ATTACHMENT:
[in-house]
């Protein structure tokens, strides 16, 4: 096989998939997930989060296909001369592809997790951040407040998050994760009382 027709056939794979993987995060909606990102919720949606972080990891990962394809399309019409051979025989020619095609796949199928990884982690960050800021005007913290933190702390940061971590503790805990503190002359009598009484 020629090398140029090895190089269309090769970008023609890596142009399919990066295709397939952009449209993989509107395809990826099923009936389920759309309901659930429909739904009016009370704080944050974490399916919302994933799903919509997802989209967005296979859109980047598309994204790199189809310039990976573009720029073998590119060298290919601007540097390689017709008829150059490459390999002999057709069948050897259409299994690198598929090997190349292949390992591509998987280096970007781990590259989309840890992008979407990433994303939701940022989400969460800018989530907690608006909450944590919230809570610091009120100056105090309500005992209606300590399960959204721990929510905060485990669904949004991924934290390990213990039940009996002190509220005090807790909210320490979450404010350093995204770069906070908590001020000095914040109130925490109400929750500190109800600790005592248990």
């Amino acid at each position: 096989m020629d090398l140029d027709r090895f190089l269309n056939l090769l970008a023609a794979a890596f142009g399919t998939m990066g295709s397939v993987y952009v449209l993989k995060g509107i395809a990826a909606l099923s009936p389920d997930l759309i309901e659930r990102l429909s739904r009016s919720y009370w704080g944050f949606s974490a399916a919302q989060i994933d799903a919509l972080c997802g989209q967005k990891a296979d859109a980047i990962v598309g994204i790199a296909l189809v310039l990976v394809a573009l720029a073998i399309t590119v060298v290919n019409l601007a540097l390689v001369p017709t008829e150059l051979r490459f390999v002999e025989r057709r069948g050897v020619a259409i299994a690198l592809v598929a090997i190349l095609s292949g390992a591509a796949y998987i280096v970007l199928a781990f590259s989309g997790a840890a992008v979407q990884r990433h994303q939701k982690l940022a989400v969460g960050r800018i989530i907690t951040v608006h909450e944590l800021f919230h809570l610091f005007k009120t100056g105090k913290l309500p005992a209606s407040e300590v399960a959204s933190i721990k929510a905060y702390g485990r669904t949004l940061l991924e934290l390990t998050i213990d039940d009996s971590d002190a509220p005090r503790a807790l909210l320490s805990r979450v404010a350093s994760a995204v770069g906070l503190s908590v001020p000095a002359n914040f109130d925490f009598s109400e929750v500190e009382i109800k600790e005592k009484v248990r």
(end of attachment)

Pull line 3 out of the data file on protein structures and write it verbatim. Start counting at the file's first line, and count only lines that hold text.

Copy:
């Amino acid at each position: 096989m020629d090398l140029d027709r090895f190089l269309n056939l090769l970008a023609a794979a890596f142009g399919t998939m990066g295709s397939v993987y952009v449209l993989k995060g509107i395809a990826a909606l099923s009936p389920d997930l759309i309901e659930r990102l429909s739904r009016s919720y009370w704080g944050f949606s974490a399916a919302q989060i994933d799903a919509l972080c997802g989209q967005k990891a296979d859109a980047i990962v598309g994204i790199a296909l189809v310039l990976v394809a573009l720029a073998i399309t590119v060298v290919n019409l601007a540097l390689v001369p017709t008829e150059l051979r490459f390999v002999e025989r057709r069948g050897v020619a259409i299994a690198l592809v598929a090997i190349l095609s292949g390992a591509a796949y998987i280096v970007l199928a781990f590259s989309g997790a840890a992008v979407q990884r990433h994303q939701k982690l940022a989400v969460g960050r800018i989530i907690t951040v608006h909450e944590l800021f919230h809570l610091f005007k009120t100056g105090k913290l309500p005992a209606s407040e300590v399960a959204s933190i721990k929510a905060y702390g485990r669904t949004l940061l991924e934290l390990t998050i213990d039940d009996s971590d002190a509220p005090r503790a807790l909210l320490s805990r979450v404010a350093s994760a995204v770069g906070l503190s908590v001020p000095a002359n914040f109130d925490f009598s109400e929750v500190e009382i109800k600790e005592k009484v248990r």